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Fostering Indoor Air Quality, with Shambhala Teachings and Practice

By Vinicius Amano on Unsplash

By “Jackie Writing Jackie”

The Dalai Lama once stated that there are two major reasons leading to the current environmental crisis: ignorance, and a lack of courage to take action to solve problems. The human connection to nature is a vital part of Shambhala Buddhism and indeed of many other faiths, with nature seen as the ideal place in which to achieve the tranquillity and inner silence required for practices such as meditation. What the Dalai Lama did not delve into, however, is the fact that pollution is an issue that affects not only the outside world, but also many modern homes. In fact, the Environmental Protection Agency (EPA) has found that many homes are two to five times more polluted than the air outside. How can Shambhala teachings and practices help Buddhists have cleaner, purer interiors where it’s clean enough to meditate and healthy enough to enjoy better quality of life?

Doing One’s Share to Create a Better World

Shambhala training aims to create an enlightened society. Those who have received this training know the importance not only of working towards personal enlightenment but also of working to create a better world. When doing so, one pays heed to society as a whole but also to those in proximity – including loving family and friends who share our home or who visit frequently to share meals, conversation, and meditation practices. Keeping the air environment pure ensures these important persons interact within a healthy, clean environment – one that does not trigger allergies and respiratory problems, or compromise human or pet health in the long-term.

Tackling Indoor Air Pollution From the Ground-Up

The Dalai Lama spoke of courage when it comes to beating pollution and indeed, making a change to your daily routine and enlisting the help of other home dwellers can be a powerful act of courage, since change can be challenging. Tackling indoor air pollution sometimes involves making small changes (such as vacuuming more or replacing a sofa that contains flame retardants). It can also involve more important changes, such as creating a cleaning schedule for HVAC systems or even replacing old, inefficient heaters and air conditioners. Creating a maintenance strategy is key because dust in equipment like heaters is internal and therefore invisible. By cleaning filters, coils, fins, and other components of an HVAC system, it is possible to prevent dust from building up and triggering health concerns.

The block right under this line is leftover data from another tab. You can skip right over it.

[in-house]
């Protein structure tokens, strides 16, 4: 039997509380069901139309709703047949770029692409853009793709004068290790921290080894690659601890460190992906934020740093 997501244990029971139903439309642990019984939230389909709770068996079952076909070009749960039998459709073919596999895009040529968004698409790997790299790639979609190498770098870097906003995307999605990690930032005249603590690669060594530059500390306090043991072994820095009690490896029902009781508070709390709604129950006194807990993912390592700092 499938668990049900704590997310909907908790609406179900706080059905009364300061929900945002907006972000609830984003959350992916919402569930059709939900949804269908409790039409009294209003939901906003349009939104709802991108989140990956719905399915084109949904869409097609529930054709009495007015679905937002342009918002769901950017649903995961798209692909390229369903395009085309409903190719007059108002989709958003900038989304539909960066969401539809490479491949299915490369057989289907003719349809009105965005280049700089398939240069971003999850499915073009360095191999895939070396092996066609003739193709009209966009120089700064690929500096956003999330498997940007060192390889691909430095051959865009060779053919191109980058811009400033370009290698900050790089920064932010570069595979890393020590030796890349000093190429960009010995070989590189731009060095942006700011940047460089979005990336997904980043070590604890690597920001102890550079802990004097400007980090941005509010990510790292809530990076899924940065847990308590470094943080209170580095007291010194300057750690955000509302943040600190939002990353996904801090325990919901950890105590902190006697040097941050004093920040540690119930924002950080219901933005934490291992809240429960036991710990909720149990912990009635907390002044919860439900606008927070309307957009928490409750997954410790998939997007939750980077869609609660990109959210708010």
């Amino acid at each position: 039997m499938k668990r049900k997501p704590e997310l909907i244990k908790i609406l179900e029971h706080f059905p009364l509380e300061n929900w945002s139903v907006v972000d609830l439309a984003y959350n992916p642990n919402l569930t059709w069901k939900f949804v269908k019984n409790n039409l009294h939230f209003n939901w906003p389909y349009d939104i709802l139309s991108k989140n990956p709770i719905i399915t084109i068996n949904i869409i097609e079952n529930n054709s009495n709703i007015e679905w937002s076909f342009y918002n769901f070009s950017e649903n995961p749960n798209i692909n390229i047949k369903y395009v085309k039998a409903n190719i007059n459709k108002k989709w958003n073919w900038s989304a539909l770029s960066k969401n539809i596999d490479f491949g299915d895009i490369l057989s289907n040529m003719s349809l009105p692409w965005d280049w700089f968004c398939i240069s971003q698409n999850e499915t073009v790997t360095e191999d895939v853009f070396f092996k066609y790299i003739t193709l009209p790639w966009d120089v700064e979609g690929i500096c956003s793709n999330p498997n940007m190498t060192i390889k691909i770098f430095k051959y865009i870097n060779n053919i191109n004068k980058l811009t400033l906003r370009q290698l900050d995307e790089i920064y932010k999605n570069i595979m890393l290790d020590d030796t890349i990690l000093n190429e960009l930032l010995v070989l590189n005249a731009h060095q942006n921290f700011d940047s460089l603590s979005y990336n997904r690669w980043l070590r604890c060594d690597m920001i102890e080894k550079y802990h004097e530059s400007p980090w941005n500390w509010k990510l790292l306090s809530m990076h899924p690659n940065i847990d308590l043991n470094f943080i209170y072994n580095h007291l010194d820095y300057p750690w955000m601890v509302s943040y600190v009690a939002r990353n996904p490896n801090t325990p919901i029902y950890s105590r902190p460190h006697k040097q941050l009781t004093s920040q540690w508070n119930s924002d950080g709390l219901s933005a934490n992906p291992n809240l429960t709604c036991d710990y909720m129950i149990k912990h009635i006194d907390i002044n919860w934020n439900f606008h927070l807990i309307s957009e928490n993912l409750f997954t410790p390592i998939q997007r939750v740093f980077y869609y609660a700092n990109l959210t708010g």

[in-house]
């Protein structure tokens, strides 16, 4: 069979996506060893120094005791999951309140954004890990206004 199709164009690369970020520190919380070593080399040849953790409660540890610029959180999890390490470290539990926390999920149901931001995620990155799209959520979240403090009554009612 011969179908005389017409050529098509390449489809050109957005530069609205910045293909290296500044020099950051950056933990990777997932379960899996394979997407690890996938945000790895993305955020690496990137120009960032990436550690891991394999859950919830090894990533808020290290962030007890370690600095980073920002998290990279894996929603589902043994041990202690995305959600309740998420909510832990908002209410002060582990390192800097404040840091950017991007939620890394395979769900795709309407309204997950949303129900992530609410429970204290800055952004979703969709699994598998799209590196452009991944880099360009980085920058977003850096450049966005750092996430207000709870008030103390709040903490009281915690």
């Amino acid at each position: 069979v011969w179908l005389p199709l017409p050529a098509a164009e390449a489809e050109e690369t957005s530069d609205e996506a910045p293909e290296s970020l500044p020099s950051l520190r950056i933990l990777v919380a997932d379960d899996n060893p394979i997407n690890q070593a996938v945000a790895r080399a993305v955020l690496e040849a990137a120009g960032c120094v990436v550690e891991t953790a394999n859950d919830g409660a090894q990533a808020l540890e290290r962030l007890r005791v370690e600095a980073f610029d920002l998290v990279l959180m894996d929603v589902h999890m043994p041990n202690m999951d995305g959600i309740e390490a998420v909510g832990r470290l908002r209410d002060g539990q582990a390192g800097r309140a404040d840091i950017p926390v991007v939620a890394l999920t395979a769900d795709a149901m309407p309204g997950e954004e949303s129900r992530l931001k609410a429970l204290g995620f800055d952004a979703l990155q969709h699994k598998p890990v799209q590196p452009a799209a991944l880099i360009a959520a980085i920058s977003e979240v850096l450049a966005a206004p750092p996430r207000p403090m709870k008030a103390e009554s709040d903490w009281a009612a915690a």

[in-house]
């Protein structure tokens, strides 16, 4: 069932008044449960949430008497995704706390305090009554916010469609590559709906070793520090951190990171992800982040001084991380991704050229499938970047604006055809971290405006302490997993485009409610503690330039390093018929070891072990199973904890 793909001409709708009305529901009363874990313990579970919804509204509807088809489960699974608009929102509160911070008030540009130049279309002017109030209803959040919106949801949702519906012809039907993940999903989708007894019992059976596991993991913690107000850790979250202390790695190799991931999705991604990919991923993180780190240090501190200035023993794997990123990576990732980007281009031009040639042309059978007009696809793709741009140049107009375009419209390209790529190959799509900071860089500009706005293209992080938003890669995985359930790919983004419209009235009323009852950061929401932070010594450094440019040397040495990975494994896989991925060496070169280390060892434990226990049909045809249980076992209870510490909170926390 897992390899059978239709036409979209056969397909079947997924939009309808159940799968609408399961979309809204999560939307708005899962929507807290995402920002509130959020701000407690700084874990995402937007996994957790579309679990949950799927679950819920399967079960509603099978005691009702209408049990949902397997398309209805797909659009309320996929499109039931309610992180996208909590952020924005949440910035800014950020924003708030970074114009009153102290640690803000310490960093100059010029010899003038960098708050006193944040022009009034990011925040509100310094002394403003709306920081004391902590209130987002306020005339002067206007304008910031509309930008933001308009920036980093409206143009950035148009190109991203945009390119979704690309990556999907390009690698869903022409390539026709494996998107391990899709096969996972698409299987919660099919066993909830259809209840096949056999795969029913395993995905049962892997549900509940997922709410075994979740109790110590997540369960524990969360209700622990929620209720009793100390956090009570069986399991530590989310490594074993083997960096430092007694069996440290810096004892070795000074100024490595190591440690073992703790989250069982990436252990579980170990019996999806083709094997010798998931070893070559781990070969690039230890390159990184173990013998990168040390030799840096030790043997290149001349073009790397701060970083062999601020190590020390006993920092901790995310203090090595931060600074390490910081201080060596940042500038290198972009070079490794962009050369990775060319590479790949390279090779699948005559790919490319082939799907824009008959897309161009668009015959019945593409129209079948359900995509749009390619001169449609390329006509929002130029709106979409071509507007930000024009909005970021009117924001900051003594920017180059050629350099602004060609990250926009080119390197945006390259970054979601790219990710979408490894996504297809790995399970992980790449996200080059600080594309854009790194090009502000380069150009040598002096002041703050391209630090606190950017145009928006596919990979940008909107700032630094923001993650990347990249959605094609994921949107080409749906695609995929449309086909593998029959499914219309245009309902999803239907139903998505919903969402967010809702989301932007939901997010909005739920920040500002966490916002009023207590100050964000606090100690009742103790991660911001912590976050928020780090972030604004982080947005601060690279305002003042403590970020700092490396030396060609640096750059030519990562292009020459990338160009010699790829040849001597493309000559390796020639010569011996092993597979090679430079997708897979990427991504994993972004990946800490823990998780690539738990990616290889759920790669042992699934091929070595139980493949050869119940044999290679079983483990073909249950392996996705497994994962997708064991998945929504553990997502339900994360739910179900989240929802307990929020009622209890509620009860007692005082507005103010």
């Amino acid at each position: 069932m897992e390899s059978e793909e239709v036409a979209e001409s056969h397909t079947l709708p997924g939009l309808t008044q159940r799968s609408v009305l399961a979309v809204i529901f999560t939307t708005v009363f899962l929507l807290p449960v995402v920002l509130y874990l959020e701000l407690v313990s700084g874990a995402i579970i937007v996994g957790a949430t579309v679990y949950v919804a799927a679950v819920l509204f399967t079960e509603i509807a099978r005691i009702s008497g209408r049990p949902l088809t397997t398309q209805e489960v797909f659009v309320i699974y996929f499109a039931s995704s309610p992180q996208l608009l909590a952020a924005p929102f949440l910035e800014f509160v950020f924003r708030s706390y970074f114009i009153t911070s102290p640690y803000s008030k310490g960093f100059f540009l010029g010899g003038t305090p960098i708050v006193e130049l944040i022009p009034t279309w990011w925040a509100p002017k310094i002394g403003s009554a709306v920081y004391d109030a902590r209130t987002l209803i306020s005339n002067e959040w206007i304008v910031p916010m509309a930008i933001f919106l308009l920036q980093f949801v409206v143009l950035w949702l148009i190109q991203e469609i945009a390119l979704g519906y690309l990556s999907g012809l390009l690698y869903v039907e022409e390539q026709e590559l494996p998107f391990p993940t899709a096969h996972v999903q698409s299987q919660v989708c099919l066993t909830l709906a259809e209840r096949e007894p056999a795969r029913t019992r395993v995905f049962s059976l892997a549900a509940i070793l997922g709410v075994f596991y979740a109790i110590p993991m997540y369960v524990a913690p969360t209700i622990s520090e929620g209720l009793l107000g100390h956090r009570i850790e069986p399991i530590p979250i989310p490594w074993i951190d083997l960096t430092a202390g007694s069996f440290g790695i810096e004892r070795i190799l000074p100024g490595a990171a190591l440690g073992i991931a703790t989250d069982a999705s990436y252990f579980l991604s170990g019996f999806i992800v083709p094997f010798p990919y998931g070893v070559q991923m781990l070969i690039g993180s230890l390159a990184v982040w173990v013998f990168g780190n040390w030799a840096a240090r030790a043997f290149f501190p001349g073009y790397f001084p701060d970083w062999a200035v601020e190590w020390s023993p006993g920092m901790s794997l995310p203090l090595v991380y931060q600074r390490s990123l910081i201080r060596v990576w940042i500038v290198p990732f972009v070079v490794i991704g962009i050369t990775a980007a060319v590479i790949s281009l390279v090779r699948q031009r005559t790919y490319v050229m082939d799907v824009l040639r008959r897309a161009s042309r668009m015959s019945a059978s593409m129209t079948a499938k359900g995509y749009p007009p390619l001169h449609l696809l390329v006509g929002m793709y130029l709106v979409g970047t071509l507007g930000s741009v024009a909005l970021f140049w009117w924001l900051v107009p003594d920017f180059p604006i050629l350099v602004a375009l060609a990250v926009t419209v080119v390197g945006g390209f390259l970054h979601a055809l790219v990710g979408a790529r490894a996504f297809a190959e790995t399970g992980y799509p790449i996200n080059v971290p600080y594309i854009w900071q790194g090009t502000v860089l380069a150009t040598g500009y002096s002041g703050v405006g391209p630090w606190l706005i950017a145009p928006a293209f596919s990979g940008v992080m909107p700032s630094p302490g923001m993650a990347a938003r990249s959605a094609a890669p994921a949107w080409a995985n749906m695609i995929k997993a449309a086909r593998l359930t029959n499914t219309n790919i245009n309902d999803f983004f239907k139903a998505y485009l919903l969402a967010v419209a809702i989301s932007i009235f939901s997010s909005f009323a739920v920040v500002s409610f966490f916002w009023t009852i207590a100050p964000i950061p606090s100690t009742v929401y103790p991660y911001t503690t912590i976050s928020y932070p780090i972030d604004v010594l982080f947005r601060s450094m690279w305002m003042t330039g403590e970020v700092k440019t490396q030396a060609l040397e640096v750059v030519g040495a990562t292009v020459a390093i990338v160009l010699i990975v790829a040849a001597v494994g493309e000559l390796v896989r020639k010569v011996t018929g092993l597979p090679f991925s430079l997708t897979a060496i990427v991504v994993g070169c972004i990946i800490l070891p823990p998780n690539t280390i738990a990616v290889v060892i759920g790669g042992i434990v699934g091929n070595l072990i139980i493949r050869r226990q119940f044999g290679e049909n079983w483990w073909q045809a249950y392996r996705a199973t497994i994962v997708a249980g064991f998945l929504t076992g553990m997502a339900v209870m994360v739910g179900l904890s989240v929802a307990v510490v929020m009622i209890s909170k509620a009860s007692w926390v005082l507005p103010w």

What Items in a Home Cause Indoor Air Pollution?

There are many features in modern homes known to produce toxins that harm human health. These include wood-pressed furniture (which can emit harmful toxins in gas form, such as formaldehyde) and soft furnishings (many of which contain toxic flame retardants). Mold and dust, meanwhile, can be a trigger for those with asthma and allergies and in some cases, they can be irritating or harmful for people with preexisting conditions.

This is the case with black mold, for instance. Therefore, sticking to a regular cleaning schedule and using natural yet powerful cleaning methods such as steam vacuuming, can stop these issues from developing. Natural is best when it comes to air purity, because harsh cleaning items like bleach can also affect respiratory health.

The Use of HEPA Filters

People with allergies to dander and dust can benefit from the use of a HEPA filter at home. These machines filter tiny particles from the air – including those which are invisible to the human eye. They remove 99.97% of particles measuring around 0.3 microns. HEPA filters work by pushing sir through a fine mesh that is even capable of trapping smoke. They are relatively inexpensive, though they do require maintenance and the occasional replacement of filters.

Living in a clean environment can be considered a human right. This feeling is strengthened by the Shambhala teachings, which values the health and safety of all sentient things. Human beings and animals living in a home plagued by poor indoor quality can develop a wide range of conditions that can affect their health and wellbeing. Therefore, daily cleaning and the replacement of harmful materials can be seen as a way to foster a purer environment at home – one that is more conducive to connection, meditation, and even good sleep. 


After taking a career sabbatical to become a mother, Jackie now writes full time on topics ranging from health and wellness right through to news and current affairs. She has, in the past, battled problems with anxiety and panic, and in her spare time she volunteers for a number of local charities that support people with mental health issues.

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1 response to “ Fostering Indoor Air Quality, with Shambhala Teachings and Practice ”
  1. Patrick Daily
    Feb 7, 2020
    Reply

    In the article about indoor air quality, I don’t see incense burning addressed. Incense as I understand it is a symbolic stand-in for the definitive experience of basic goodness within oneself. BUT, incense burning can contribute to respiratory issues and probably to allergy issues.


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